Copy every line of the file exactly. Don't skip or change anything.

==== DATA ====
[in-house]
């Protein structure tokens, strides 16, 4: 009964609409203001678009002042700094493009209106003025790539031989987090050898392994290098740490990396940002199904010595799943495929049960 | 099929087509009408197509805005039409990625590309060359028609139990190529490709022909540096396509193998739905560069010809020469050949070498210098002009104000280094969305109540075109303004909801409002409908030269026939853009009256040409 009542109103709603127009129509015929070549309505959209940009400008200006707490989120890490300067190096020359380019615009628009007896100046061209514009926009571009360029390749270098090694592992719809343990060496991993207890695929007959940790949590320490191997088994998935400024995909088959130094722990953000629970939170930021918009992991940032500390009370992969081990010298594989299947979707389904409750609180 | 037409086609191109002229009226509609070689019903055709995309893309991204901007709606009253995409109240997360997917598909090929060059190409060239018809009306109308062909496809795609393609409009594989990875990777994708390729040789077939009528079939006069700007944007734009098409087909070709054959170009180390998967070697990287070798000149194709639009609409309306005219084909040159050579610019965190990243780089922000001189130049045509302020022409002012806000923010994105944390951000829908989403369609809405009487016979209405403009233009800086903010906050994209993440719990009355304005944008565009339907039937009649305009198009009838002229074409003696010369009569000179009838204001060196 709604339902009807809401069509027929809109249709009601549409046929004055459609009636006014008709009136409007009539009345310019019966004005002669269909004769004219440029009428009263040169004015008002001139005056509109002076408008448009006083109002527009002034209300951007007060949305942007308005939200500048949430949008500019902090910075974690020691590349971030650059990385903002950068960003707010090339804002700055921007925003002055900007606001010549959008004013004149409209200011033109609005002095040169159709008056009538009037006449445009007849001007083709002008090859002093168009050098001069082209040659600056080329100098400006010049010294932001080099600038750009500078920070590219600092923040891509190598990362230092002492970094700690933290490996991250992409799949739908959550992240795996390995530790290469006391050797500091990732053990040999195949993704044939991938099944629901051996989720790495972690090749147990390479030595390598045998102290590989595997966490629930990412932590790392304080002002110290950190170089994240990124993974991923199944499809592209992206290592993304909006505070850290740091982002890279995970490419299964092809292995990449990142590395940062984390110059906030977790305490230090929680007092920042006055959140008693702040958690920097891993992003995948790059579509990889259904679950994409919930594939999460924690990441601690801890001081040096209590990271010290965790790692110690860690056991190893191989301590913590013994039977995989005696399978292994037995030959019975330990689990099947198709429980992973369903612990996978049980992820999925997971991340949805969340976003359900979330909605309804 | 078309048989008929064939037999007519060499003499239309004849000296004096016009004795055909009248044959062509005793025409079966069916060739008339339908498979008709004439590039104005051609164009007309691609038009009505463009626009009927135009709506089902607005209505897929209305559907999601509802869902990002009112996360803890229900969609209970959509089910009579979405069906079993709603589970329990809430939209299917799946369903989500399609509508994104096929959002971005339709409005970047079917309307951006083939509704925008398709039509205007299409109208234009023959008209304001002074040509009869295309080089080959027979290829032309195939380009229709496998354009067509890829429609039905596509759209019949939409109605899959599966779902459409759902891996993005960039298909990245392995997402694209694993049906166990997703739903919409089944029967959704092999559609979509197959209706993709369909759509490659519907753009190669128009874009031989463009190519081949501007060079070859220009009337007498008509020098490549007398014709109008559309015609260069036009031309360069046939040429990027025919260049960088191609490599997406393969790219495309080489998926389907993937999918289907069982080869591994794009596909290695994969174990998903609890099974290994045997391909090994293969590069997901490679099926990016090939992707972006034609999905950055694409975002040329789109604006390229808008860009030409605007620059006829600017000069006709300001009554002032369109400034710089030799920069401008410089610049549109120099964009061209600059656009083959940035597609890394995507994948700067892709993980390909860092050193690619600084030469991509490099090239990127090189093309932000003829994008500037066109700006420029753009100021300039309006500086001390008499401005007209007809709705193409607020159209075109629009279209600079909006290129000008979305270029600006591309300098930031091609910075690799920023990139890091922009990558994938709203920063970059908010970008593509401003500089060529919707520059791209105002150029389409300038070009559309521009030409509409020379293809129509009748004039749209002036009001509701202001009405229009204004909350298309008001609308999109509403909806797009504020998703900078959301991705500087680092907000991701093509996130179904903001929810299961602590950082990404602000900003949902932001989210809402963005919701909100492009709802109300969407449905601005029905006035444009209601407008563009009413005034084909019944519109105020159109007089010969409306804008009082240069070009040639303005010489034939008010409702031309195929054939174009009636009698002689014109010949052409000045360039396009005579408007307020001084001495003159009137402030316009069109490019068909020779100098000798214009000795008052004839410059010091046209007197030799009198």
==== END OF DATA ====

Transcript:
[in-house]
């Protein structure tokens, strides 16, 4: 009964609409203001678009002042700094493009209106003025790539031989987090050898392994290098740490990396940002199904010595799943495929049960 | 099929087509009408197509805005039409990625590309060359028609139990190529490709022909540096396509193998739905560069010809020469050949070498210098002009104000280094969305109540075109303004909801409002409908030269026939853009009256040409 009542109103709603127009129509015929070549309505959209940009400008200006707490989120890490300067190096020359380019615009628009007896100046061209514009926009571009360029390749270098090694592992719809343990060496991993207890695929007959940790949590320490191997088994998935400024995909088959130094722990953000629970939170930021918009992991940032500390009370992969081990010298594989299947979707389904409750609180 | 037409086609191109002229009226509609070689019903055709995309893309991204901007709606009253995409109240997360997917598909090929060059190409060239018809009306109308062909496809795609393609409009594989990875990777994708390729040789077939009528079939006069700007944007734009098409087909070709054959170009180390998967070697990287070798000149194709639009609409309306005219084909040159050579610019965190990243780089922000001189130049045509302020022409002012806000923010994105944390951000829908989403369609809405009487016979209405403009233009800086903010906050994209993440719990009355304005944008565009339907039937009649305009198009009838002229074409003696010369009569000179009838204001060196 709604339902009807809401069509027929809109249709009601549409046929004055459609009636006014008709009136409007009539009345310019019966004005002669269909004769004219440029009428009263040169004015008002001139005056509109002076408008448009006083109002527009002034209300951007007060949305942007308005939200500048949430949008500019902090910075974690020691590349971030650059990385903002950068960003707010090339804002700055921007925003002055900007606001010549959008004013004149409209200011033109609005002095040169159709008056009538009037006449445009007849001007083709002008090859002093168009050098001069082209040659600056080329100098400006010049010294932001080099600038750009500078920070590219600092923040891509190598990362230092002492970094700690933290490996991250992409799949739908959550992240795996390995530790290469006391050797500091990732053990040999195949993704044939991938099944629901051996989720790495972690090749147990390479030595390598045998102290590989595997966490629930990412932590790392304080002002110290950190170089994240990124993974991923199944499809592209992206290592993304909006505070850290740091982002890279995970490419299964092809292995990449990142590395940062984390110059906030977790305490230090929680007092920042006055959140008693702040958690920097891993992003995948790059579509990889259904679950994409919930594939999460924690990441601690801890001081040096209590990271010290965790790692110690860690056991190893191989301590913590013994039977995989005696399978292994037995030959019975330990689990099947198709429980992973369903612990996978049980992820999925997971991340949805969340976003359900979330909605309804 | 078309048989008929064939037999007519060499003499239309004849000296004096016009004795055909009248044959062509005793025409079966069916060739008339339908498979008709004439590039104005051609164009007309691609038009009505463009626009009927135009709506089902607005209505897929209305559907999601509802869902990002009112996360803890229900969609209970959509089910009579979405069906079993709603589970329990809430939209299917799946369903989500399609509508994104096929959002971005339709409005970047079917309307951006083939509704925008398709039509205007299409109208234009023959008209304001002074040509009869295309080089080959027979290829032309195939380009229709496998354009067509890829429609039905596509759209019949939409109605899959599966779902459409759902891996993005960039298909990245392995997402694209694993049906166990997703739903919409089944029967959704092999559609979509197959209706993709369909759509490659519907753009190669128009874009031989463009190519081949501007060079070859220009009337007498008509020098490549007398014709109008559309015609260069036009031309360069046939040429990027025919260049960088191609490599997406393969790219495309080489998926389907993937999918289907069982080869591994794009596909290695994969174990998903609890099974290994045997391909090994293969590069997901490679099926990016090939992707972006034609999905950055694409975002040329789109604006390229808008860009030409605007620059006829600017000069006709300001009554002032369109400034710089030799920069401008410089610049549109120099964009061209600059656009083959940035597609890394995507994948700067892709993980390909860092050193690619600084030469991509490099090239990127090189093309932000003829994008500037066109700006420029753009100021300039309006500086001390008499401005007209007809709705193409607020159209075109629009279209600079909006290129000008979305270029600006591309300098930031091609910075690799920023990139890091922009990558994938709203920063970059908010970008593509401003500089060529919707520059791209105002150029389409300038070009559309521009030409509409020379293809129509009748004039749209002036009001509701202001009405229009204004909350298309008001609308999109509403909806797009504020998703900078959301991705500087680092907000991701093509996130179904903001929810299961602590950082990404602000900003949902932001989210809402963005919701909100492009709802109300969407449905601005029905006035444009209601407008563009009413005034084909019944519109105020159109007089010969409306804008009082240069070009040639303005010489034939008010409702031309195929054939174009009636009698002689014109010949052409000045360039396009005579408007307020001084001495003159009137402030316009069109490019068909020779100098000798214009000795008052004839410059010091046209007197030799009198």